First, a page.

We compared several clinical parameters between two different prostatectomy procedures, transurethral prostatectomy (TUR-P, 26 cases) among aged cases of benign prostatic hypertrophy. All patients were over 80 years old and were treated at Nippon Medical School Hospital from January 1983 to December 1988. TUR-P was superior to open prostatectomy in the following aspects, (1) operation time, (2) total amount of transfused blood and (3) hospital stay.
Asthma was classified into four types, Ia-1 (bronchospasm with 0-49ml/day of expectoration), Ia-2 (with 5-99ml/day), Ib (over 100ml/day) and II (bronchiolar obstruction), according to clinical symptoms. Characteristics of airway responses in each clinical asthma type were compared between 25 elderly (mean age, 65.2 years) and 30 younger subjects (mean age, 44.9 years) with bronchial asthma, by observing ventilatory function and cellular composition in bronchoalveolar lavage (BAL) fluid. 1. In patients with types 1a-2 and Ib, the %V25 value was significantly lower in the elderly subjects than in the younger subjects. 2. Comparing the values of ventilatory parameters of type Ia-1 cases with other asthma types, %V25 value was lower in other asthma types than in type Ia-1 in the elderly. All ventilatory parameters examined were generally lower in type II cases than in other asthma types in the elderly, but this difference was not significant. In contract, in the younger subjects, the values of %MMF, %V50 and %V25 were significantly lower in type II cases than in other asthma types. 3. The proportion of neutrophils in bronchoalveolar lavage (BAL) fluid was higher in the younger patients with type II than in the elderly patients with the same type, although there was no significant difference between older and younger subjects. The proportion of BAL eosinophils in patients with type Ib was significantly higher in younger subjects than in elderly subjects. These results indicate that airway responses which are characteristic of each asthma type are stronger in younger patients than in elderly patients.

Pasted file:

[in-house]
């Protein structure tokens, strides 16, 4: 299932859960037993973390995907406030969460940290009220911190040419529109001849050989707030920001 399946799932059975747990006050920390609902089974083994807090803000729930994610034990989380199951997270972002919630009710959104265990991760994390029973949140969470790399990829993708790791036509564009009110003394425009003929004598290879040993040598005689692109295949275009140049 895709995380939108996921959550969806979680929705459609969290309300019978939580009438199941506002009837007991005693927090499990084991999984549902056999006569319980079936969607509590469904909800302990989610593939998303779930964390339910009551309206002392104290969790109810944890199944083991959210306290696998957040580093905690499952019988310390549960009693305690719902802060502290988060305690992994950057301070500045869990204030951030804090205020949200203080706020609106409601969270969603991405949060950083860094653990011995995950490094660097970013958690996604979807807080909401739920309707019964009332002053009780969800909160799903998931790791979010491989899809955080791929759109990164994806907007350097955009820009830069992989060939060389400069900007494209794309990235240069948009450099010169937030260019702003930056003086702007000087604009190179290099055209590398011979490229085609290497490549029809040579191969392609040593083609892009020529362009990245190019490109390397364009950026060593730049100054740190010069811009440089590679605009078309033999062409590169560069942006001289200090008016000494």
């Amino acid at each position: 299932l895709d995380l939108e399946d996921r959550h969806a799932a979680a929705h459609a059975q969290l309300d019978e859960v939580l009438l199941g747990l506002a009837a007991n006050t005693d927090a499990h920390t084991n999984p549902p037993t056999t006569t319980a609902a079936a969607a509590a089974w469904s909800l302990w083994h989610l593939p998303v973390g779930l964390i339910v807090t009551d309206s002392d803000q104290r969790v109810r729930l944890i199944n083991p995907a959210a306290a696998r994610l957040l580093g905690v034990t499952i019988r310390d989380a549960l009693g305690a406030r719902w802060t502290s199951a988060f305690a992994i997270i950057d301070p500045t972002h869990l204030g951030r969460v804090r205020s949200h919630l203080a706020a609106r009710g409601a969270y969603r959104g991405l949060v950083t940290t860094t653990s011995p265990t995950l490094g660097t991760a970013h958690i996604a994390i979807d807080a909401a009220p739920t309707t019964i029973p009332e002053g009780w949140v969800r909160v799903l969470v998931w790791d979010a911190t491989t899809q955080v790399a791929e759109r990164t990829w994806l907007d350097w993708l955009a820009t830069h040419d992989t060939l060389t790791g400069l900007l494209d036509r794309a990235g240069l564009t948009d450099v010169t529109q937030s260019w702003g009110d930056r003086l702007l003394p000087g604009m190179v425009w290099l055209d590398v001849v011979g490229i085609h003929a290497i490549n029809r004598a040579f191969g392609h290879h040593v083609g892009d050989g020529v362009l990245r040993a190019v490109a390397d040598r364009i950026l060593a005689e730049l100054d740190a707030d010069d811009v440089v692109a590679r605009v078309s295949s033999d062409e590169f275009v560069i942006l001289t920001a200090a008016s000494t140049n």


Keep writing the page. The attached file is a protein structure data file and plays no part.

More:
A nutritional assessment is necessary to evaluate the pathophysiological state of patients, and serum lipids are one of the factors which must be evaluated. Body fat distribution is considered to be associated with cardiac diseases, metabolic diseases and hypertension. In this study, we performed quantitative measurements of fat distribution by X-ray computed tomography (CT) in 31 elderly outpatients. Thirteen males (mean age 74.8 years) and 18 females (mean age 75.4 years) were examined by abdominal CT. All subjects had body mass indices within the normal range and did not have malignant disease, hyperlipidemia, liver dysfunction or diabetes mellitus. CT scans were carried out at the level of the middle abdomen; these scan slices included intraabdominal fat which consisted of omental, retroperitoneal and perirenal adipose tissues. Subcutaneous fat areas and intraabdominal fat areas were measured from six 10-mm-thick slice films using a 2-dimensional computerized calculator. The relationship between serum lipids and fat distribution was also examined. The ratio of intraabdominal adipose tissue area to subcutaneous adipose tissue area (V/S) was higher in males than in females. V/S correlated positively with serum triacylglycerol and correlated negatively with serum HDL-Ch. These results suggest that the measurement of body fat distribution is important to evaluate lipid metabolism and nutritional states in the elderly.